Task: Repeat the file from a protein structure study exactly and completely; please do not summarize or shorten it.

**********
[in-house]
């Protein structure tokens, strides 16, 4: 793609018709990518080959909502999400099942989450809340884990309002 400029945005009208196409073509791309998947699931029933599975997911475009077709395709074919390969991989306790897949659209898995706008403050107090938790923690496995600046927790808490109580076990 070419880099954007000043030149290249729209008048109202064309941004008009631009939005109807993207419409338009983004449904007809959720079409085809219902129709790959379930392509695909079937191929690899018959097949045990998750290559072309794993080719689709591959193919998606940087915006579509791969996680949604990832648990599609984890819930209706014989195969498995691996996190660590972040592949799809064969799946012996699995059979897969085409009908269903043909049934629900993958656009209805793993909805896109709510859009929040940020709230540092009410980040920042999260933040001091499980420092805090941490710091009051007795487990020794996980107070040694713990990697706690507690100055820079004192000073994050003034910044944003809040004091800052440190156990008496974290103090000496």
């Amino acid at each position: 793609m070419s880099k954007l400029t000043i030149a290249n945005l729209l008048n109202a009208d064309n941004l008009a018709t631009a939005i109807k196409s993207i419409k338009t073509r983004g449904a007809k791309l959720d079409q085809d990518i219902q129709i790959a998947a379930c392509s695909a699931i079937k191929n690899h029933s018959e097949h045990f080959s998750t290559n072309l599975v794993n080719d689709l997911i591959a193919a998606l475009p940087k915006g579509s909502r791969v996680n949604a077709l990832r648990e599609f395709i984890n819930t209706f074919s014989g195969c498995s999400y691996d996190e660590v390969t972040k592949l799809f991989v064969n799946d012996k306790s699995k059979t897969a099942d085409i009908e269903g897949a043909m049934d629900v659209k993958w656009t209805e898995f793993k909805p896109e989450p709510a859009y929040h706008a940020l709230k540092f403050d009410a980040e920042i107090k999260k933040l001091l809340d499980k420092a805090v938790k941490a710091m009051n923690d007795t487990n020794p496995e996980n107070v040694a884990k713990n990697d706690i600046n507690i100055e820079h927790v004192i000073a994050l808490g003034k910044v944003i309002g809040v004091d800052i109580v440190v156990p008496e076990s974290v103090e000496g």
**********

[in-house]
């Protein structure tokens, strides 16, 4: 793609018709990518080959909502999400099942989450809340884990309002 400029945005009208196409073509791309998947699931029933599975997911475009077709395709074919390969991989306790897949659209898995706008403050107090938790923690496995600046927790808490109580076990 070419880099954007000043030149290249729209008048109202064309941004008009631009939005109807993207419409338009983004449904007809959720079409085809219902129709790959379930392509695909079937191929690899018959097949045990998750290559072309794993080719689709591959193919998606940087915006579509791969996680949604990832648990599609984890819930209706014989195969498995691996996190660590972040592949799809064969799946012996699995059979897969085409009908269903043909049934629900993958656009209805793993909805896109709510859009929040940020709230540092009410980040920042999260933040001091499980420092805090941490710091009051007795487990020794996980107070040694713990990697706690507690100055820079004192000073994050003034910044944003809040004091800052440190156990008496974290103090000496």
């Amino acid at each position: 793609m070419s880099k954007l400029t000043i030149a290249n945005l729209l008048n109202a009208d064309n941004l008009a018709t631009a939005i109807k196409s993207i419409k338009t073509r983004g449904a007809k791309l959720d079409q085809d990518i219902q129709i790959a998947a379930c392509s695909a699931i079937k191929n690899h029933s018959e097949h045990f080959s998750t290559n072309l599975v794993n080719d689709l997911i591959a193919a998606l475009p940087k915006g579509s909502r791969v996680n949604a077709l990832r648990e599609f395709i984890n819930t209706f074919s014989g195969c498995s999400y691996d996190e660590v390969t972040k592949l799809f991989v064969n799946d012996k306790s699995k059979t897969a099942d085409i009908e269903g897949a043909m049934d629900v659209k993958w656009t209805e898995f793993k909805p896109e989450p709510a859009y929040h706008a940020l709230k540092f403050d009410a980040e920042i107090k999260k933040l001091l809340d499980k420092a805090v938790k941490a710091m009051n923690d007795t487990n020794p496995e996980n107070v040694a884990k713990n990697d706690i600046n507690i100055e820079h927790v004192i000073a994050l808490g003034k910044v944003i309002g809040v004091d800052i109580v440190v156990p008496e076990s974290v103090e000496g």